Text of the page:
Shortly after the Cedar Fire, the board of supervisors decided that San Diego County ought to have a helicopter. So, the city's Fire-Rescue Department leased a second one from Kachina, which the county pays for. Now, Copter One and Copter Two and their four-man crews comprise the San Diego Regional Fire and Rescue Helicopter Program. The city keeps Copter One (a twin-engine Bell 212 manufactured by Bell Textron in Texas) at Montgomery Field. Fallbrook is the home of the county's Bell 214 Copter Two, an older single-engine product of Bell Textron.

I flinch at the $256,000 monthly lease on each machine. "Besides the helicopter," says Fennessy, "Kachina provides its pilot, the fuel it uses, a fuel truck with driver, and maintenance." To keep the pilots, all out-of-towners, near enough for emergency calls, Kachina puts them up in nearby motels during their 12-day rotations in San Diego. The company has similar contracts with the U.S. Forest Service, the Bureau of Land Management, and other organizations throughout the western United States, especially during fire seasons.

Luque is anxious to point out that "fighting fires is only one part of the helicopters' total capability. To have one sitting here only to be used for fires wouldn't be cost effective," he says. "That's why we use it for rescue and transport, too."

I am standing before Copter One at Montgomery Field. Fennessy shows me a mechanism inside the helicopter that can swivel out and drop 250 feet of one-eighth-inch cable from its doors. The cable can hold up to 600 pounds, enough to lift two people. "There is not a spot in the county that we can't reach to rescue someone with a broken leg or having a heart attack." Mercy Air is San Diego County's only licensed air-ambulance medical provider, according to Fennessy. "But we are the county's 'advanced life-support rescue' operation. In case Mercy's estimated time of arrival is too long, we are called to medical emergencies requiring the fastest transport. We have onboard defibrillators and all the drugs; everything that's in an ambulance."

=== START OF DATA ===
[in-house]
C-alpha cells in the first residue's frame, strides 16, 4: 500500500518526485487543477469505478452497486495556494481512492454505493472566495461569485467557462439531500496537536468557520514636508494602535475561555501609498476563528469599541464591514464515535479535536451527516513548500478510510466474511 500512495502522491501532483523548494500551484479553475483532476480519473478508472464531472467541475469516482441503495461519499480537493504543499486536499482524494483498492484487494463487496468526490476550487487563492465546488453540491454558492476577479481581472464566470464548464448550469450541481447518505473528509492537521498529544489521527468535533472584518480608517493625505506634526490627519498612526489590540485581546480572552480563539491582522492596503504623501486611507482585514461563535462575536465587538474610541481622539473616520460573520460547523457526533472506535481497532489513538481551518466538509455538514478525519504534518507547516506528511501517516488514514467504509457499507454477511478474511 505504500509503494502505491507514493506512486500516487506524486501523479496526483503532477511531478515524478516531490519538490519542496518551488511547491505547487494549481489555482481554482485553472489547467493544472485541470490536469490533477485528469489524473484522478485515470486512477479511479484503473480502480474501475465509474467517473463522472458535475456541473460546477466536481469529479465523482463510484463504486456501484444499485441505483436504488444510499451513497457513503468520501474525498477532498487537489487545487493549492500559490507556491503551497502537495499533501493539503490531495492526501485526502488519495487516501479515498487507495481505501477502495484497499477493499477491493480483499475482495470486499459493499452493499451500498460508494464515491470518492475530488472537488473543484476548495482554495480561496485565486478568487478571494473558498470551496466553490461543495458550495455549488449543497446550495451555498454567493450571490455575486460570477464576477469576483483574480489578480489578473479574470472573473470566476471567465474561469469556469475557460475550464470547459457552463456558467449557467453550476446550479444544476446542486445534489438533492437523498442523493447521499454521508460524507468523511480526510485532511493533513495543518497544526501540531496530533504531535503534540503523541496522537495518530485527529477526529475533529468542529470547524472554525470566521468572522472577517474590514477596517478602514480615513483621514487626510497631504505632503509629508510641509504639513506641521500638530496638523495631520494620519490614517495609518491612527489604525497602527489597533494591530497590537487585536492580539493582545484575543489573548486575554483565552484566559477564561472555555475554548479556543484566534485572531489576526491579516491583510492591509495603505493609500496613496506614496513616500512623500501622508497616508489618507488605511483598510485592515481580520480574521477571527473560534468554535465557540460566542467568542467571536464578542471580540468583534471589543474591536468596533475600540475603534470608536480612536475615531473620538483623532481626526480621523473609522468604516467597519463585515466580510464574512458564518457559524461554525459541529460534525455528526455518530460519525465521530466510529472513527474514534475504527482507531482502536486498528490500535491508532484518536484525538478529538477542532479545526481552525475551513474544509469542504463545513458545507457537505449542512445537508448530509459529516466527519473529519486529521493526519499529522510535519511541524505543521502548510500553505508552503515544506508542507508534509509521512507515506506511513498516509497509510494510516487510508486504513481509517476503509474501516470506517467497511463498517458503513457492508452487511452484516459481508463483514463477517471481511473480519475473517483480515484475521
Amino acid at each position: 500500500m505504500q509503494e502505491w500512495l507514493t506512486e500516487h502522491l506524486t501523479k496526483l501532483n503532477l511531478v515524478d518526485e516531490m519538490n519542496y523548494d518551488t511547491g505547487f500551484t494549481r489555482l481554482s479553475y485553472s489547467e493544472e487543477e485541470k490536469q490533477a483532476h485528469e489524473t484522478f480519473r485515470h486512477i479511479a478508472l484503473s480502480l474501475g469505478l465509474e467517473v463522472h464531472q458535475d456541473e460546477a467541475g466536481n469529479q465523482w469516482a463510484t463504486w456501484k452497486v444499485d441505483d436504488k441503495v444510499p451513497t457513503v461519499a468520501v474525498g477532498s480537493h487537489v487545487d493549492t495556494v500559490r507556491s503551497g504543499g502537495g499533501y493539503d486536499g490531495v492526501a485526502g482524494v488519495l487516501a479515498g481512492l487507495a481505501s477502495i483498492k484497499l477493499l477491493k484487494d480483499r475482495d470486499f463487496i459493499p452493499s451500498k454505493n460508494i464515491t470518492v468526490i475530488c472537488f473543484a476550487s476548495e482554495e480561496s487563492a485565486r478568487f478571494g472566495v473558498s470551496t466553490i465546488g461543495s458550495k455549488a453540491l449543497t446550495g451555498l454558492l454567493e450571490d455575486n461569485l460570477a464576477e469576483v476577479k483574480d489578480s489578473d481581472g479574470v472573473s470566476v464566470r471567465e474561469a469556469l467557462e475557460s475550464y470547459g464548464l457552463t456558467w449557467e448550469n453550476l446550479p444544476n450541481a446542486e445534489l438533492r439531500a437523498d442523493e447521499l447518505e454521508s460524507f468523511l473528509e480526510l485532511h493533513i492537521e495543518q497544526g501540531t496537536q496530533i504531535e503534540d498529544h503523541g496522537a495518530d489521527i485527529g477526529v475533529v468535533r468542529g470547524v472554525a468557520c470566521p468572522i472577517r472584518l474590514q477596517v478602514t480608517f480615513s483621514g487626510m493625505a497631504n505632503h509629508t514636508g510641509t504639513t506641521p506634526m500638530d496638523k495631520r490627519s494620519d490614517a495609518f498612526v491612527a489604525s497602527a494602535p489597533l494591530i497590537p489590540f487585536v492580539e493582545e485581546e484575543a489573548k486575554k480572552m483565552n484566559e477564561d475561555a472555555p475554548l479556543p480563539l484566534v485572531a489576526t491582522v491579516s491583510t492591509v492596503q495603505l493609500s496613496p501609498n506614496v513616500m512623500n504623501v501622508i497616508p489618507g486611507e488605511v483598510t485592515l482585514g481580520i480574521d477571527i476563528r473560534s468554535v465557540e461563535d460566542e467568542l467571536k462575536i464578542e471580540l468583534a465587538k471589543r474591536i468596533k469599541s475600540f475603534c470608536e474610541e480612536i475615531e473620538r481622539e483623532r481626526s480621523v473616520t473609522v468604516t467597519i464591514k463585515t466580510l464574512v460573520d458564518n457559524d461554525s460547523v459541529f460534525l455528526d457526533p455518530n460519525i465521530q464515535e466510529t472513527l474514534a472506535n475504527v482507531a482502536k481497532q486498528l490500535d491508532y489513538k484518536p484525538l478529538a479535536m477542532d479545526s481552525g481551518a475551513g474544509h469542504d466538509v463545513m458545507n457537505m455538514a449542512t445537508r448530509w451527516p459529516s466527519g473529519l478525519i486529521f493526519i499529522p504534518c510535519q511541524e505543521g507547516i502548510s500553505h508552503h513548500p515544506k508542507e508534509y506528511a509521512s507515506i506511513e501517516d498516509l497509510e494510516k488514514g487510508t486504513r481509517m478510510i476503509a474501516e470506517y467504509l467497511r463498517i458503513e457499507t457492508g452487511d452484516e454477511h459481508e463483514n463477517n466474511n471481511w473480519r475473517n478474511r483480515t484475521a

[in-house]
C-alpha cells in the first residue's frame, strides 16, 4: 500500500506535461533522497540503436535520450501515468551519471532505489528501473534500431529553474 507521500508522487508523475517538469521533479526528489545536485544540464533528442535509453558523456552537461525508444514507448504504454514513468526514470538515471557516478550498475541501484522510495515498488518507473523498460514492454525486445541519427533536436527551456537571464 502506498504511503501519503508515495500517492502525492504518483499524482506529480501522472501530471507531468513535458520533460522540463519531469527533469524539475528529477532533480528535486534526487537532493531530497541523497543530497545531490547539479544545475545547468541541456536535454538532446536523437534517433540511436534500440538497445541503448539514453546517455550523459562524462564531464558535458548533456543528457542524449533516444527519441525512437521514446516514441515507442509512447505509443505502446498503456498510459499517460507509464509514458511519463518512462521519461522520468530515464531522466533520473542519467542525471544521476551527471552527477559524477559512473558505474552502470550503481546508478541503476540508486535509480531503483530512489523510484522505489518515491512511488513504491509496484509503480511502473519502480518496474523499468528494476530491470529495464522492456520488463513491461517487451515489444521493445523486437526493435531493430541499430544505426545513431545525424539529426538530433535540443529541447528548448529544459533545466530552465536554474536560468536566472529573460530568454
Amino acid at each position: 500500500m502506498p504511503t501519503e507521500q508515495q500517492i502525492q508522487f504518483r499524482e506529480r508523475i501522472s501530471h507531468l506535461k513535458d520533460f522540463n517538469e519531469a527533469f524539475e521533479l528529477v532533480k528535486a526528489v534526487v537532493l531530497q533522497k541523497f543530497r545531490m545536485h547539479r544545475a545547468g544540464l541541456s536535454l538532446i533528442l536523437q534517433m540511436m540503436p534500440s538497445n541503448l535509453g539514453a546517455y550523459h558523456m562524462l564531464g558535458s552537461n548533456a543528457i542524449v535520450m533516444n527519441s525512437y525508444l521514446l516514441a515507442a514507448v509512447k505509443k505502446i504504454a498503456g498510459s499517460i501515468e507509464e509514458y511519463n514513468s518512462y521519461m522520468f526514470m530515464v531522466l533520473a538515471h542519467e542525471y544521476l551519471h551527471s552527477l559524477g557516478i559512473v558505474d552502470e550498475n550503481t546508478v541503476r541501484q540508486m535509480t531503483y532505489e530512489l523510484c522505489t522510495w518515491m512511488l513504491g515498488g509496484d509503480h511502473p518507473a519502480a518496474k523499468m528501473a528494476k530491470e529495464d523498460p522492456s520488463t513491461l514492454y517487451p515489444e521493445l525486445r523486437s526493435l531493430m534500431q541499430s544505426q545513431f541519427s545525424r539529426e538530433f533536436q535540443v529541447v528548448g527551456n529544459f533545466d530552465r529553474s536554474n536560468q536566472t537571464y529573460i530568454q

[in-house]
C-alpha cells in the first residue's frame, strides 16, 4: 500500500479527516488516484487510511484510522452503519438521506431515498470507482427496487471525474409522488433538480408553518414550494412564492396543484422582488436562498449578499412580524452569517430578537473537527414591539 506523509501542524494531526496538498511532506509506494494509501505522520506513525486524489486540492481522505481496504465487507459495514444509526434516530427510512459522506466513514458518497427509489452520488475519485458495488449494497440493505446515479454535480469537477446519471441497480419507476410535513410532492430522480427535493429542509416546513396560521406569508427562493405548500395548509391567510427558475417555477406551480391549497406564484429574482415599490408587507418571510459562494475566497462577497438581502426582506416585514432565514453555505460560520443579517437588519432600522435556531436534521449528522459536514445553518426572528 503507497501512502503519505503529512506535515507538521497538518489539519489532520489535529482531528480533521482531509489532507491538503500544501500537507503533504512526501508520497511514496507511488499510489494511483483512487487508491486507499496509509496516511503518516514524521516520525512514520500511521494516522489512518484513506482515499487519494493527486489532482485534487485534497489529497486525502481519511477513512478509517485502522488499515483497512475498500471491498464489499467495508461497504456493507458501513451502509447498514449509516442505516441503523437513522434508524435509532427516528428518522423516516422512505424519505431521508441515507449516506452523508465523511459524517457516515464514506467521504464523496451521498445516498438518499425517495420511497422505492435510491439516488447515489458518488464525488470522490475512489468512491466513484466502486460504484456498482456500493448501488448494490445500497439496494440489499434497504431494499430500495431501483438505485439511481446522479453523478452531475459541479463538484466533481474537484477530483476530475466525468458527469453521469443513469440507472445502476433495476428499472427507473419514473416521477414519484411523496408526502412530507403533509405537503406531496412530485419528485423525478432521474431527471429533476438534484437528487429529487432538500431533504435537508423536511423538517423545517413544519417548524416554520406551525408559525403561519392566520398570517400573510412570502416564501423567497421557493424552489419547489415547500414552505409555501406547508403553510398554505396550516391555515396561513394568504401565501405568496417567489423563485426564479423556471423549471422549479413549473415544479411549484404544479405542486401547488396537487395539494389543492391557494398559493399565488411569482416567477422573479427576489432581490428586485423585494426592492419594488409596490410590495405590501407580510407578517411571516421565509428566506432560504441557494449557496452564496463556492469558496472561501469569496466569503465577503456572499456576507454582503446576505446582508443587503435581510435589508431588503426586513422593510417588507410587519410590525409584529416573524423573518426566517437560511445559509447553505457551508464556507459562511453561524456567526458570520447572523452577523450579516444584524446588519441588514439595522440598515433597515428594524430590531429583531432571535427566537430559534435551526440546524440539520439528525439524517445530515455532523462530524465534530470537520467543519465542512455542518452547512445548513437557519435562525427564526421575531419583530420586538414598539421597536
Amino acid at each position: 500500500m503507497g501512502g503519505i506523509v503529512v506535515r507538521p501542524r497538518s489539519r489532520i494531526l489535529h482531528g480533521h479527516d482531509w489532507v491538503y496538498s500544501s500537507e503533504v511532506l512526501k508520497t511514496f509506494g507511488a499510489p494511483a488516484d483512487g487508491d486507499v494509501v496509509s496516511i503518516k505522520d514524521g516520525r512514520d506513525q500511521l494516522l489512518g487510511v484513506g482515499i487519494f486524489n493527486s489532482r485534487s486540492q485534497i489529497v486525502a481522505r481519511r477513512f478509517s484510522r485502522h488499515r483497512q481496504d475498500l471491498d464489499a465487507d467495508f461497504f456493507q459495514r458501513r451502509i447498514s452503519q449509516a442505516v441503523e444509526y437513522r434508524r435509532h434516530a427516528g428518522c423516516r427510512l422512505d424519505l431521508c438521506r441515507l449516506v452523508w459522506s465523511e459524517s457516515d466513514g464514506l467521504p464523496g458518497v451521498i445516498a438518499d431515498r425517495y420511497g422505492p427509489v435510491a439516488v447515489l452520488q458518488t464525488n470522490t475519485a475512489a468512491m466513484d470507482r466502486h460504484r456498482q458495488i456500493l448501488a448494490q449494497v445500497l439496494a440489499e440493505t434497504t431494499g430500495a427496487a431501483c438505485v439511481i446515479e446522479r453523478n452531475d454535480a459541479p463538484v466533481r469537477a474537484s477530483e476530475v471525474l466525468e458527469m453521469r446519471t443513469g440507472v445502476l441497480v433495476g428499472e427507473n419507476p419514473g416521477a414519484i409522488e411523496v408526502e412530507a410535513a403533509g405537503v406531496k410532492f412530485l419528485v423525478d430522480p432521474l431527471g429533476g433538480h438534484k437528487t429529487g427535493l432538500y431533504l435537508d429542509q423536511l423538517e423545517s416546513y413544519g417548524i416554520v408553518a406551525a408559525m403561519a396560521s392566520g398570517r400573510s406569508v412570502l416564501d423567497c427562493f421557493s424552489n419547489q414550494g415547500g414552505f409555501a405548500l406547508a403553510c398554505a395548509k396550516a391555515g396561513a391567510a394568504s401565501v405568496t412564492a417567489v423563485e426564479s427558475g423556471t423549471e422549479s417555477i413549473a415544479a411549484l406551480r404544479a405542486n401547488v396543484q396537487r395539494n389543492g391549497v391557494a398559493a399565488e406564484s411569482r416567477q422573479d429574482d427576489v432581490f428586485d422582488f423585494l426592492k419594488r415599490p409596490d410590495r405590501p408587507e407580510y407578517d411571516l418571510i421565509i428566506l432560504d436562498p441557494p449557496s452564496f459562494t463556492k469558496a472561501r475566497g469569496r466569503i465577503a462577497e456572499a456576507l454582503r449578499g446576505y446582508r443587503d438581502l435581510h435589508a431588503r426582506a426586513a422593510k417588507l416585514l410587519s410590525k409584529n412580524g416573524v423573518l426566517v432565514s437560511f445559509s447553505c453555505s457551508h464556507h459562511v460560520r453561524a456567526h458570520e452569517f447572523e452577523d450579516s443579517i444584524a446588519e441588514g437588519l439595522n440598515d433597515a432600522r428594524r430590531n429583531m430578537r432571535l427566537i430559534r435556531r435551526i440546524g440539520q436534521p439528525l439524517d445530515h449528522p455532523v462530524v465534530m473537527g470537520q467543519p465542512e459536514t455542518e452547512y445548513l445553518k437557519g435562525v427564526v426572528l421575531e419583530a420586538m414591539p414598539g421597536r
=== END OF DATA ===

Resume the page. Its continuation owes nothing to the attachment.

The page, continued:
The crews of the helicopters consist of Kachina's pilot, a San Diego Fire-Rescue Department captain serving as crew chief, and two firefighter/paramedics. The fire captains' pay is $37.47 per hour or $39.31 per hour for a 40-hour week. There are four levels of pay for San Diego firefighter-paramedics, from $17.92 to $29. But the firefighters are not always city employees.

Eleven other agencies in San Diego County pay for firefighter/paramedics to staff the helicopters. Today, Dennis Robinson of the Oceanside Fire Department and William Pidgeon of the Barona Fire Department are scheduled to receive training aboard Copter One. The Regional Helicopter Program operates regularly for 16 hours each day. Copter One is available from 7:00 a.m. to 7:00 p.m. and Copter Two from 11:00 a.m. to 11:00 p.m. "That way," according to Fennessy, "two helicopters are in service during the hottest part of the day, the time most vulnerable to fires." And the choppers substitute for each other when one of them is down. During off-hours, the program scrambles crews whenever an emergency demands it. Personnel can be assembled and ready to fly within an hour of a call, Fennessy says. When they are on duty but not responding to a call, they spend their time in training, both on the ground and in the air.